Tags: Fiction, Romance, LGBTQ+

The Heart Principle

Cover image for The Heart Principle by Helen Hoang

by Helen Hoang

ISBN 9780451490841

Anna Sun’s life seems to be in free-fall. After burning out in her musical career as violinist following an unexpected bout of YouTube fame, she feels adrift. Then her boyfriend tells her that he wants an open relationship before they decide if they should marry. Steeling her nerve, Anna decides that if her boyfriend is going to sleep around, she can too. And this time she won’t pick a man just because her family approves. The Heart Principle is the third in Helen Hoang’s series of romances featuring people with autism as heroines or love interests; the first was 2018’s The Kiss Quotient. The series is tied together, and love interest Quan Diep is the business partner of Michael Phan, the love interest from the first book. With his motorcycle and tattoos, Quan is nothing Anna’s parents would ever approve of, but when a crisis strikes in Anna’s family, Quan is there for her in ways that are more than she ever could have expected from a fling. In fact, it feels a lot like love. Unlike the other installments in the series, The Heart Principle is written in the first person, lending a heart-wrenching immediacy to Anna’s struggle with her burnout, paralyzing repetitive behaviours, and controlling family. Despite this darker element when I was generally turning to romance for heart-warming fluff, I absolutely ripped through this book, and it may be my favourite novel in the series.

Tags: Fiction, Romance

Somewhere Only We Know

Cover image for Somewhere Only We Know by Maurene Goo

by Maurene Goo

ISBN 9780374310578

Roman Holiday but make it K-pop. Lucky is a K-pop star at the height of her fame. She has captivated Asia, and her management team has turned their sights on a North American breakthrough for their Korean-American idol. But Lucky is burnt out, struggling to remember why she wanted this life so badly in the first place. Isolated in a Hong Kong hotel, what she really wants is the ability to go out for a hamburger without being mobbed by adoring fans who have no idea what her life is really like. Meanwhile, Jack is under pressure from his family to head to college when what he really wants is an art career. He’s been secretly moonlighting as a tabloid photographer for months, a surprisingly lucrative gig for a teenager. When he rescues an apparently drunk girl on the heels of an assignment at a swanky Hong Kong hotel, he has no idea at first that she is international superstar Lucky. Somewhere Only We Know has a strong sense of place as Lucky and Jack take a speed run through the sights of Hong Kong, eating everything they can get their hands on along the way. However, I struggled to sympathize with Jack or see his appeal as a love interest given what we know about his intentions once he realizes who Lucky really is.

Tags: Fiction, Romance, Young Adult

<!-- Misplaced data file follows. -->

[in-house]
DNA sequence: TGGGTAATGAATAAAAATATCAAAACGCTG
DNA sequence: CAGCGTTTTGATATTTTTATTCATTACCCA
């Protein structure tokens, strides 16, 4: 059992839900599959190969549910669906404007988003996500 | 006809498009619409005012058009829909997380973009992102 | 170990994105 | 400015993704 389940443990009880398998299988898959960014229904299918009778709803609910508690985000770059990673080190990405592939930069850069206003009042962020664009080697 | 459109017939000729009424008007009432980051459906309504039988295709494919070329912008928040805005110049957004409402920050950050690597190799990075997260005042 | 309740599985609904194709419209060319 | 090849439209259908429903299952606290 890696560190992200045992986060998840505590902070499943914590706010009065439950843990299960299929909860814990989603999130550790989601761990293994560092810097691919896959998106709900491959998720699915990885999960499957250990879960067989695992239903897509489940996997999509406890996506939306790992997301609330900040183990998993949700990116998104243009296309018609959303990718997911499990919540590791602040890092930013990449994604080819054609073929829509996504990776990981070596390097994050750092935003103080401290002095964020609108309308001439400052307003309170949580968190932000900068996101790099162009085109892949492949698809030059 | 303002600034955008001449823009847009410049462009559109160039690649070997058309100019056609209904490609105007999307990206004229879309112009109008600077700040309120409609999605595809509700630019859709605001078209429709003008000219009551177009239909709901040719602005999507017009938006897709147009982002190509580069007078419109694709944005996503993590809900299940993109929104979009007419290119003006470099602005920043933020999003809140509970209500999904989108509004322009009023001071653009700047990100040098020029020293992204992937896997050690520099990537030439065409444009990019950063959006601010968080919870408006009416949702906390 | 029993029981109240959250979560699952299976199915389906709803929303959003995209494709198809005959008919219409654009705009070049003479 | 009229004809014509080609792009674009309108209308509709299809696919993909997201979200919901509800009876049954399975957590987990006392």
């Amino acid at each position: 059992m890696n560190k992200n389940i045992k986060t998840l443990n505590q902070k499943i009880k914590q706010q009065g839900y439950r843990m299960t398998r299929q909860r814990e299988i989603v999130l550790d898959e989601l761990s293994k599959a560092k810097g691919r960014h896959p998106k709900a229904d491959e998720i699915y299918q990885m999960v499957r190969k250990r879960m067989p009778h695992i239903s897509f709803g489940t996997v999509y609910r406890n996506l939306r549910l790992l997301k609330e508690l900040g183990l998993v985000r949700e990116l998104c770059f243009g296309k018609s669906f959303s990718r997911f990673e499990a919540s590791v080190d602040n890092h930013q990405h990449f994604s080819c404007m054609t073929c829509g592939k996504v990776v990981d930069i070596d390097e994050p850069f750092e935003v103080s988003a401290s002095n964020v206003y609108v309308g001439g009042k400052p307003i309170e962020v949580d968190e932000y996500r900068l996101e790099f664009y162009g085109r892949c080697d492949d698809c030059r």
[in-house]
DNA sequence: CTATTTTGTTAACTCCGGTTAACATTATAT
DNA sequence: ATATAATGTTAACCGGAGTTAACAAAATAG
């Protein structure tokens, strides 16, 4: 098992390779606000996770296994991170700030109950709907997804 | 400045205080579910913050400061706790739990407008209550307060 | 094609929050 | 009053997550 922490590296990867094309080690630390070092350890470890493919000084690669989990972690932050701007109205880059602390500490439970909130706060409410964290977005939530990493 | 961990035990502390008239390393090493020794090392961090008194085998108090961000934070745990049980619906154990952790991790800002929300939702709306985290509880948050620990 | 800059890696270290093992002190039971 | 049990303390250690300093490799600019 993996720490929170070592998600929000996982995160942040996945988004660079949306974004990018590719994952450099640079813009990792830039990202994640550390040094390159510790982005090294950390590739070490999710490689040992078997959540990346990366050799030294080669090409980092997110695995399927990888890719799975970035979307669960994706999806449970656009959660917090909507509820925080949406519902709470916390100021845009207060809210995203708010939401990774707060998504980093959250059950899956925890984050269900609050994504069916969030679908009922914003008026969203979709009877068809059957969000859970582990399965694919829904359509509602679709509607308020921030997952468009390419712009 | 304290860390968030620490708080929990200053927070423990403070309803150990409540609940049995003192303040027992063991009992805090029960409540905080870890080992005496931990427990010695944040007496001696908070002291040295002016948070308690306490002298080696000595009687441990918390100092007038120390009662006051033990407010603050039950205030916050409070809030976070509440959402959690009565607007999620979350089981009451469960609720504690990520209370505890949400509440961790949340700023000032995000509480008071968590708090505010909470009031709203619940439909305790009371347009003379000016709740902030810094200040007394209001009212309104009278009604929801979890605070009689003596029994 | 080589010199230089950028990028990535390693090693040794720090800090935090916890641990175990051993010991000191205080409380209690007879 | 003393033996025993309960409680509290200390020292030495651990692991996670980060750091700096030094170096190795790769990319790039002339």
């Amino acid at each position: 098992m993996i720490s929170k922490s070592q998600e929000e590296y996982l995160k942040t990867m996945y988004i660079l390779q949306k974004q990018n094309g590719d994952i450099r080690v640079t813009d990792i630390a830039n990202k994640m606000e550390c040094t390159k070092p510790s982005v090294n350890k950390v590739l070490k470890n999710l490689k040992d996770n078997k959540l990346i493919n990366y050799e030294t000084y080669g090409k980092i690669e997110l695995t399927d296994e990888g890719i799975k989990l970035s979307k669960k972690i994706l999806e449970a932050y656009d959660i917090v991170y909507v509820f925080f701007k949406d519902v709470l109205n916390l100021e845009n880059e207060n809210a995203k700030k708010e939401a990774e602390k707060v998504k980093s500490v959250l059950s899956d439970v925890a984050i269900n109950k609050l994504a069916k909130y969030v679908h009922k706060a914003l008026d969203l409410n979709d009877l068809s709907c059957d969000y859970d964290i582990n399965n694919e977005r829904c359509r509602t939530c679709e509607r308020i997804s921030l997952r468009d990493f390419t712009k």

One Last Stop

Cover image for One Last Stop by Casey McQuiston

by Casey McQuiston

ISBN 9781250244499

“August looks at her as the train reverses past Gravesend rooftops, this girl out of time, the same face and body and hair and smile that took August’s life by the shoulders in January and shook. And she can’t believe Jane had the nerve, the audacity, to become the one thing August can’t resist: a mystery.”

Leaving her eccentric mother behind in New Orleans, August Landry moves to New York in search of a new start, a city where she might actually fit, and a new college where she might finally finish her degree. A childhood spent helping her mother try to solve the cold case of Suzette Landry’s missing brother and August’s namesake has left her wary and mistrustful, and New York seems like just the kind of place for a girl like her. But then August meets a beautiful, charming, mysterious woman on her subway commute. With her tattoos, leather jacket, and old-school Walkman, Jane Su looks like a 70s punk rock dream. But as August gets to know her she realizes that somehow—impossibly—Jane is literally trapped out of time, having become stuck on the Q subway line in the mid-1970s. Suddenly, the investigative skills August learned at her mother’s knee are more relevant than ever, even as she tries to keep herself from falling for the impossible girl on the train while also figuring out where she came from and how to get her home.

August is a prickly and mistrustful protagonist, carefully guarding her heart and cultivating her cynicism. We learn over the course of the book how she came to be that way, from her complex relationship with her mother to her nearly non-existent relationship with her grandparents. However, her opening up begins not with meeting her love interest Jane but when she moves into the crowded old apartment above the Popeye’s with Myla, Niko, and Wes. If you love a good found family story, this book delivers. August becomes part of their chosen family, and it is this as much as anything that begins to open her up to the possibility of being in love with Jane, even if it takes her a while to admit to her feelings. Falling in love with someone who might not be entirely real, who might disappear at any moment, is a fundamentally vulnerable act.

The subplot of the book focuses on Billy’s Pancake House, where August gets a job, and where Jane used to work back when it opened in 1976. As Brooklyn gentrifies and rent rises, the beloved diner is in danger of going out of business, but the community rallies together to try to raise the necessary funds to help Billy buy the building when he can’t get a loan. If the friends August meets in her new apartment become her found family, Billy’s is about the larger community into which they fit, and McQuiston slips in bits of history about New York and its queer community.